We have over sized Dorades and use a 6 inch GRP down pipe thru the deck.

On top and bottom of each pipe is a plastic removable deck plate .

Should the Dorade be swept away , hopefully the plates will be water tight enough to keep the interior dry.

In winter with both plates , insulation can be pushed into the pipe for a warmer interior.

In summer we have 3 deck plate centers extra to use inside for venting..

These are cut to fit the fans after the fans are trimmed to round, and hot glued to a matching hole cut into the deck plate

A 12V unit to push air in , regardless of slight noise , a 24V to push and mounted upside down a 24 to suck air out.

The voltage draw is so low an earphone plug and socket allow instant replacement.

In warm climes , with frequent rain showers and little wind,,24v sucking the hot air from the boat all day works best, with almost no electric draw.
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Old 05-22-2015, 08:40 AM   #13
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I too had this same issue with my Loforten. It turned out that the rubber bellows in the fuel pump was rotted just enough to make the fuel flow erratic, thus the weird burning. If you have the Walboro style pump, you can get these replacement bellows from Dickinson and they are wicked cheap, and easy to replace. I spent quite a few winter days onboard my boat this past year, and with temps in the teens, the stove could keep the cabin temperature in the high 80's. I cant say enough good things about this stove. My fan is a bit noisy, but I appreciate the suggestions of upgrading to a 12V computer fan. I'm definitely going to try that.
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Old 05-23-2015, 06:40 AM   #14
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"upgrading to a 12V computer fan."

It might blow far too hard , if so just get the 24V unit.

Most of these draw quite well with zero help , so not much is required.

Simplest way to cure a pump hassle is a small gravity tank.
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Old 01-29-2016, 04:46 PM   #15
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Which fan do you have? The tiny Canon motor unit or the big black motor that is about 2.5" diam and 3" long.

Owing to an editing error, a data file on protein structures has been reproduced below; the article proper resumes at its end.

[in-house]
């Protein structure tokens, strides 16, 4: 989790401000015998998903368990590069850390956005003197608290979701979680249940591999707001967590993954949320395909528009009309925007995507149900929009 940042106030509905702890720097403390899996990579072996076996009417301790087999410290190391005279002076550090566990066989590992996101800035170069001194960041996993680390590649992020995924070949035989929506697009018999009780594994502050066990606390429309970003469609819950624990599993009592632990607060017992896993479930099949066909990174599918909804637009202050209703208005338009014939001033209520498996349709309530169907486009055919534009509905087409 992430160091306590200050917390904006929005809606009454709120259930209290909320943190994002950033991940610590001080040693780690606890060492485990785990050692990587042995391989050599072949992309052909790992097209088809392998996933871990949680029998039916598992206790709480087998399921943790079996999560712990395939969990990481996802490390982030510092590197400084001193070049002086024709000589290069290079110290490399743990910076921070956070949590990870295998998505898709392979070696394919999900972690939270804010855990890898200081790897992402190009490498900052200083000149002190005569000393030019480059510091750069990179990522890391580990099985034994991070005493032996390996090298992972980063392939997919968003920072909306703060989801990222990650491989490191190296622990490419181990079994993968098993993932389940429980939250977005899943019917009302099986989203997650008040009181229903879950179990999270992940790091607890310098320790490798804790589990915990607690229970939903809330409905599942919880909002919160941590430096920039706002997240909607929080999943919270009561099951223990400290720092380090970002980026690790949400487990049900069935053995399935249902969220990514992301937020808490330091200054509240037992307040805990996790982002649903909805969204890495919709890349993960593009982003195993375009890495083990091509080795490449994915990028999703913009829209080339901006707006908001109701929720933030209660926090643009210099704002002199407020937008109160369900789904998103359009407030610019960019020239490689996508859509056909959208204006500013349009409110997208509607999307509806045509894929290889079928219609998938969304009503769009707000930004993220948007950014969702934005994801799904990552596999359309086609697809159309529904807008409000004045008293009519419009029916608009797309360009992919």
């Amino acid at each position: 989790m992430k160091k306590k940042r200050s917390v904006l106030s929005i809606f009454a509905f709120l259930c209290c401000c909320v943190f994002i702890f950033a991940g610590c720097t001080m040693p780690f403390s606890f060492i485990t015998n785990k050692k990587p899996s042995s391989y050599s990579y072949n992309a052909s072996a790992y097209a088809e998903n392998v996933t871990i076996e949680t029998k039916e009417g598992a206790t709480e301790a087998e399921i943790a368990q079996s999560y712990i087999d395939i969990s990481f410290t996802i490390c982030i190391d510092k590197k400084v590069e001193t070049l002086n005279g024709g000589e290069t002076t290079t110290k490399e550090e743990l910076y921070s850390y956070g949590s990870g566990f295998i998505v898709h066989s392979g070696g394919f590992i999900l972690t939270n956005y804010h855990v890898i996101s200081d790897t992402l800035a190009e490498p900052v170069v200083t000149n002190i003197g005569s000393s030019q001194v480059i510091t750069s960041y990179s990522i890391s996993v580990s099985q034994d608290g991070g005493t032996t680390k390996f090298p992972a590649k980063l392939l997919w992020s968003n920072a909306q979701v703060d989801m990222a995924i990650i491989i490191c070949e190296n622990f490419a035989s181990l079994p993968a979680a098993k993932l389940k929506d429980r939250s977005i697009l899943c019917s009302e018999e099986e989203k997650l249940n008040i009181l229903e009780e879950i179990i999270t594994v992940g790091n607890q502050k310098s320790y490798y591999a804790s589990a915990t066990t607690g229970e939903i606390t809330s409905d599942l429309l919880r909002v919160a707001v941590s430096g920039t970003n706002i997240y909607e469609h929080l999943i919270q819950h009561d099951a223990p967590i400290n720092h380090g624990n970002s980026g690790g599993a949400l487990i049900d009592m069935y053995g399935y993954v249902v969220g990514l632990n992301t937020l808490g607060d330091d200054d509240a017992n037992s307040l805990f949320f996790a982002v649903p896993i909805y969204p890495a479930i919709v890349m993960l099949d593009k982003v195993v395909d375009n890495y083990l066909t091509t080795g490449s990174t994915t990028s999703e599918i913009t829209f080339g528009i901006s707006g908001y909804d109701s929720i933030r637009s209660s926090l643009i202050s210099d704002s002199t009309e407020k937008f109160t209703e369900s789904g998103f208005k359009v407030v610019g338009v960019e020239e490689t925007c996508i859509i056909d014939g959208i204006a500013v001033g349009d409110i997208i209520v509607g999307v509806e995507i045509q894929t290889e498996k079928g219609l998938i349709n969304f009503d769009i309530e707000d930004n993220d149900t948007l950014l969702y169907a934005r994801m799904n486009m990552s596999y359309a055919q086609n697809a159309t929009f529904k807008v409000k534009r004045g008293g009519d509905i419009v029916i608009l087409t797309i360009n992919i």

My tiny Canon fan motor runs any time the stove runs and i've used it like that for nearly 20 yrs. Same fan motor. There is the four speed rotary switch which adjust the speed and once the stove is fired I think I set the fan for second from slowest and that's good.

It needs a drop or two of oil on the bearing nearest the actual blade, once or twice a season. It may not have been intended for continuous use 24/7/365 but for yours and my typical use, over the weekend or three or four days, even a week they work just fine.
I have the little cannon fan. The negative motor pin just broke off flush with the back of the motor. Bugger! Don't think I can solder it. New fan from Dickinson is $100, which is about $90 dollars more than it is worth.

Anyone ever replace this fan with a computer muffin fan? Not really sure just how hot it gets back there...
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Old 01-31-2016, 01:49 AM   #16
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Darn pins.
No mine is still going. I have reached in where the fan is when the stove is operating and it was warm. Long enough ago I don't clearly remember but I think I pulled back right quick.

I don't think the fan would have to be mounted tight to the opening. Maybe several pieces of small threaded rod used and bolted to the hole perimeter to act like studs to mount the muffin fan on. Usually those muffin fans have 4 holes, one at each corner.

Another project.
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Old 01-31-2016, 01:13 PM   #17
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fix the fan?

If this is the one you're talking about, why not pry back the 2-3 tabs holding the plastic back cover on, then you'll see the "tab" is crimped on a wire. Simply pull out the tab part, and solder on another wire through the hole to extend it to what you need. Then put the back cover together and bend the tabs back down around the back cover.

or pay $90 for a new one.

Lots of "robotics" places have small motors similar to that one. Get the mounting stud sizes and shaft dimensions and look around the web.
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Old 02-01-2016, 10:53 AM   #18
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Oh, I took it apart. (I take everything apart!) Honestly my soldering skills and iron are substandard. But instead of repairing, I found out that many HO trains use the same iron core motor. Got one on the way for $15.

It is a primitive and noisy fan design. Thought a muffin fan might have been an upgrade, but I think it might see too high of temperature.

Thanks for the suggestion.